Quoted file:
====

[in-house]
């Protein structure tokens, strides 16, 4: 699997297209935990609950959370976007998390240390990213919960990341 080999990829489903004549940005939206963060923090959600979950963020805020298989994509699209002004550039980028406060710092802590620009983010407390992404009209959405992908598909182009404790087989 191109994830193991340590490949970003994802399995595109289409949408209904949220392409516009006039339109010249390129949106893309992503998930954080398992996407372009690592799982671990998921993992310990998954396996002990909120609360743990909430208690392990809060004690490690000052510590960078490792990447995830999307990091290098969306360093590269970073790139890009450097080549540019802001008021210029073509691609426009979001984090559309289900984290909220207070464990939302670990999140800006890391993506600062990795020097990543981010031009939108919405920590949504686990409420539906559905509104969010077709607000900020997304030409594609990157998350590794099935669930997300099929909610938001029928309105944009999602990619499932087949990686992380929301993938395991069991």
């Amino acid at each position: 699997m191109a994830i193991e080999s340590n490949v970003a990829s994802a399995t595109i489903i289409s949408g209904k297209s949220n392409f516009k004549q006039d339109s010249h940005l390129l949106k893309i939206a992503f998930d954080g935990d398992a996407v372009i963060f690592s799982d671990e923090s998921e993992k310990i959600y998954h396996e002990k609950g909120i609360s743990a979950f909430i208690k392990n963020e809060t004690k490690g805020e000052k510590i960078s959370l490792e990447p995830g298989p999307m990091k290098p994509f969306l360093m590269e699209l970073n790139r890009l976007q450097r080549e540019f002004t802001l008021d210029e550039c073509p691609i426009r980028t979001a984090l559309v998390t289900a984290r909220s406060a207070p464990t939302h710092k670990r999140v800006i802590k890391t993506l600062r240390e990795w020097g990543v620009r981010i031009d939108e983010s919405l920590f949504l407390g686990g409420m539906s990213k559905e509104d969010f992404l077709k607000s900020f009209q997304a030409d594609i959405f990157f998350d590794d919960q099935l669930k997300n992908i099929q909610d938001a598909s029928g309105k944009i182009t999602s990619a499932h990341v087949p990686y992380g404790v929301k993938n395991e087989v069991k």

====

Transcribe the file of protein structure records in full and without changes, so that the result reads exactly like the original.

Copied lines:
[in-house]
């Protein structure tokens, strides 16, 4: 699997297209935990609950959370976007998390240390990213919960990341 080999990829489903004549940005939206963060923090959600979950963020805020298989994509699209002004550039980028406060710092802590620009983010407390992404009209959405992908598909182009404790087989 191109994830193991340590490949970003994802399995595109289409949408209904949220392409516009006039339109010249390129949106893309992503998930954080398992996407372009690592799982671990998921993992310990998954396996002990909120609360743990909430208690392990809060004690490690000052510590960078490792990447995830999307990091290098969306360093590269970073790139890009450097080549540019802001008021210029073509691609426009979001984090559309289900984290909220207070464990939302670990999140800006890391993506600062990795020097990543981010031009939108919405920590949504686990409420539906559905509104969010077709607000900020997304030409594609990157998350590794099935669930997300099929909610938001029928309105944009999602990619499932087949990686992380929301993938395991069991």
């Amino acid at each position: 699997m191109a994830i193991e080999s340590n490949v970003a990829s994802a399995t595109i489903i289409s949408g209904k297209s949220n392409f516009k004549q006039d339109s010249h940005l390129l949106k893309i939206a992503f998930d954080g935990d398992a996407v372009i963060f690592s799982d671990e923090s998921e993992k310990i959600y998954h396996e002990k609950g909120i609360s743990a979950f909430i208690k392990n963020e809060t004690k490690g805020e000052k510590i960078s959370l490792e990447p995830g298989p999307m990091k290098p994509f969306l360093m590269e699209l970073n790139r890009l976007q450097r080549e540019f002004t802001l008021d210029e550039c073509p691609i426009r980028t979001a984090l559309v998390t289900a984290r909220s406060a207070p464990t939302h710092k670990r999140v800006i802590k890391t993506l600062r240390e990795w020097g990543v620009r981010i031009d939108e983010s919405l920590f949504l407390g686990g409420m539906s990213k559905e509104d969010f992404l077709k607000s900020f009209q997304a030409d594609i959405f990157f998350d590794d919960q099935l669930k997300n992908i099929q909610d938001a598909s029928g309105k944009i182009t999602s990619a499932h990341v087949p990686y992380g404790v929301k993938n395991e087989v069991k």